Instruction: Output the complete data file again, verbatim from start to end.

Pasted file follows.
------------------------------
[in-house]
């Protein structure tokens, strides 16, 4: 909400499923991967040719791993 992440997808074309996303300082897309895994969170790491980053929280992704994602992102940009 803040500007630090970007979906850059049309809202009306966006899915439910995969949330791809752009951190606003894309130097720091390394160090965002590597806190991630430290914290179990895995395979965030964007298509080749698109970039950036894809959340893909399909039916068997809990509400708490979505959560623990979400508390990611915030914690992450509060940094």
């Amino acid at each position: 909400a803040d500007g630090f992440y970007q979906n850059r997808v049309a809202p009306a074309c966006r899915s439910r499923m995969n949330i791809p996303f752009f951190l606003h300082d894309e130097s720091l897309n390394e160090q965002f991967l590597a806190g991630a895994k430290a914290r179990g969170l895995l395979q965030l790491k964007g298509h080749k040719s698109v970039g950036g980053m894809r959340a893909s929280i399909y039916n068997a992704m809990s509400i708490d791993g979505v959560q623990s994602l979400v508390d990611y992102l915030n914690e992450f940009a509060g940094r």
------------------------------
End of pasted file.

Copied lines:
[in-house]
């Protein structure tokens, strides 16, 4: 909400499923991967040719791993 992440997808074309996303300082897309895994969170790491980053929280992704994602992102940009 803040500007630090970007979906850059049309809202009306966006899915439910995969949330791809752009951190606003894309130097720091390394160090965002590597806190991630430290914290179990895995395979965030964007298509080749698109970039950036894809959340893909399909039916068997809990509400708490979505959560623990979400508390990611915030914690992450509060940094």
């Amino acid at each position: 909400a803040d500007g630090f992440y970007q979906n850059r997808v049309a809202p009306a074309c966006r899915s439910r499923m995969n949330i791809p996303f752009f951190l606003h300082d894309e130097s720091l897309n390394e160090q965002f991967l590597a806190g991630a895994k430290a914290r179990g969170l895995l395979q965030l790491k964007g298509h080749k040719s698109v970039g950036g980053m894809r959340a893909s929280i399909y039916n068997a992704m809990s509400i708490d791993g979505v959560q623990s994602l979400v508390d990611y992102l915030n914690e992450f940009a509060g940094r």